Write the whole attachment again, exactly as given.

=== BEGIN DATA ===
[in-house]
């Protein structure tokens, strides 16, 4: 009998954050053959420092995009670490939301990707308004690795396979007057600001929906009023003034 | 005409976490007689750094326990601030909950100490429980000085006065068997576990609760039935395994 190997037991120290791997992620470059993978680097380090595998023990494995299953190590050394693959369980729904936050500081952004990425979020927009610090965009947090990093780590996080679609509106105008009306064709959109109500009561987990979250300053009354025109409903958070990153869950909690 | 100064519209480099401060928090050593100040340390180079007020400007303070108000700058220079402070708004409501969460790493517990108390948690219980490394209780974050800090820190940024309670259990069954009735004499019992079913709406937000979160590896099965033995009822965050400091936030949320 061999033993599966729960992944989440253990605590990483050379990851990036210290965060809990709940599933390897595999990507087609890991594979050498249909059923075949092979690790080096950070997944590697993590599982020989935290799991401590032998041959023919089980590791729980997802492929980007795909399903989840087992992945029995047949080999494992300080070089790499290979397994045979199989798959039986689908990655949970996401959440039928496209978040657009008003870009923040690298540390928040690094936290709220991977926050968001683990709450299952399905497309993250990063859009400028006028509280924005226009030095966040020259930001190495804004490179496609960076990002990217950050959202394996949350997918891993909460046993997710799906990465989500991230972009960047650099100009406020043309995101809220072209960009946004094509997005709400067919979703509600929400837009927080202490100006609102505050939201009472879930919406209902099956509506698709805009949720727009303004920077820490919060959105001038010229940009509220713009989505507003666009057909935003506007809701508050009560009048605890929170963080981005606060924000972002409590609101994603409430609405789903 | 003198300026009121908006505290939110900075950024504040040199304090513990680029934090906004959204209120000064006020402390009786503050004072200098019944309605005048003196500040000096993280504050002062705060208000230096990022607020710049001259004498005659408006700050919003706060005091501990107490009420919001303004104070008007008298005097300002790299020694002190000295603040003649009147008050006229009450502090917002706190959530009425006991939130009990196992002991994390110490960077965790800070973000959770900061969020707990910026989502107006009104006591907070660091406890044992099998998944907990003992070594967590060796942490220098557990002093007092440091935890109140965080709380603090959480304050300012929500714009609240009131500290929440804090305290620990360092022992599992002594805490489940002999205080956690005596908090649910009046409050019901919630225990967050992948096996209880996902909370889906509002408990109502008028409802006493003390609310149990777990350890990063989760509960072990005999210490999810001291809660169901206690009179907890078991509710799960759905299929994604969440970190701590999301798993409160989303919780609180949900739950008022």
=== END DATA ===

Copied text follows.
[in-house]
């Protein structure tokens, strides 16, 4: 009998954050053959420092995009670490939301990707308004690795396979007057600001929906009023003034 | 005409976490007689750094326990601030909950100490429980000085006065068997576990609760039935395994 190997037991120290791997992620470059993978680097380090595998023990494995299953190590050394693959369980729904936050500081952004990425979020927009610090965009947090990093780590996080679609509106105008009306064709959109109500009561987990979250300053009354025109409903958070990153869950909690 | 100064519209480099401060928090050593100040340390180079007020400007303070108000700058220079402070708004409501969460790493517990108390948690219980490394209780974050800090820190940024309670259990069954009735004499019992079913709406937000979160590896099965033995009822965050400091936030949320 061999033993599966729960992944989440253990605590990483050379990851990036210290965060809990709940599933390897595999990507087609890991594979050498249909059923075949092979690790080096950070997944590697993590599982020989935290799991401590032998041959023919089980590791729980997802492929980007795909399903989840087992992945029995047949080999494992300080070089790499290979397994045979199989798959039986689908990655949970996401959440039928496209978040657009008003870009923040690298540390928040690094936290709220991977926050968001683990709450299952399905497309993250990063859009400028006028509280924005226009030095966040020259930001190495804004490179496609960076990002990217950050959202394996949350997918891993909460046993997710799906990465989500991230972009960047650099100009406020043309995101809220072209960009946004094509997005709400067919979703509600929400837009927080202490100006609102505050939201009472879930919406209902099956509506698709805009949720727009303004920077820490919060959105001038010229940009509220713009989505507003666009057909935003506007809701508050009560009048605890929170963080981005606060924000972002409590609101994603409430609405789903 | 003198300026009121908006505290939110900075950024504040040199304090513990680029934090906004959204209120000064006020402390009786503050004072200098019944309605005048003196500040000096993280504050002062705060208000230096990022607020710049001259004498005659408006700050919003706060005091501990107490009420919001303004104070008007008298005097300002790299020694002190000295603040003649009147008050006229009450502090917002706190959530009425006991939130009990196992002991994390110490960077965790800070973000959770900061969020707990910026989502107006009104006591907070660091406890044992099998998944907990003992070594967590060796942490220098557990002093007092440091935890109140965080709380603090959480304050300012929500714009609240009131500290929440804090305290620990360092022992599992002594805490489940002999205080956690005596908090649910009046409050019901919630225990967050992948096996209880996902909370889906509002408990109502008028409802006493003390609310149990777990350890990063989760509960072990005999210490999810001291809660169901206690009179907890078991509710799960759905299929994604969440970190701590999301798993409160989303919780609180949900739950008022």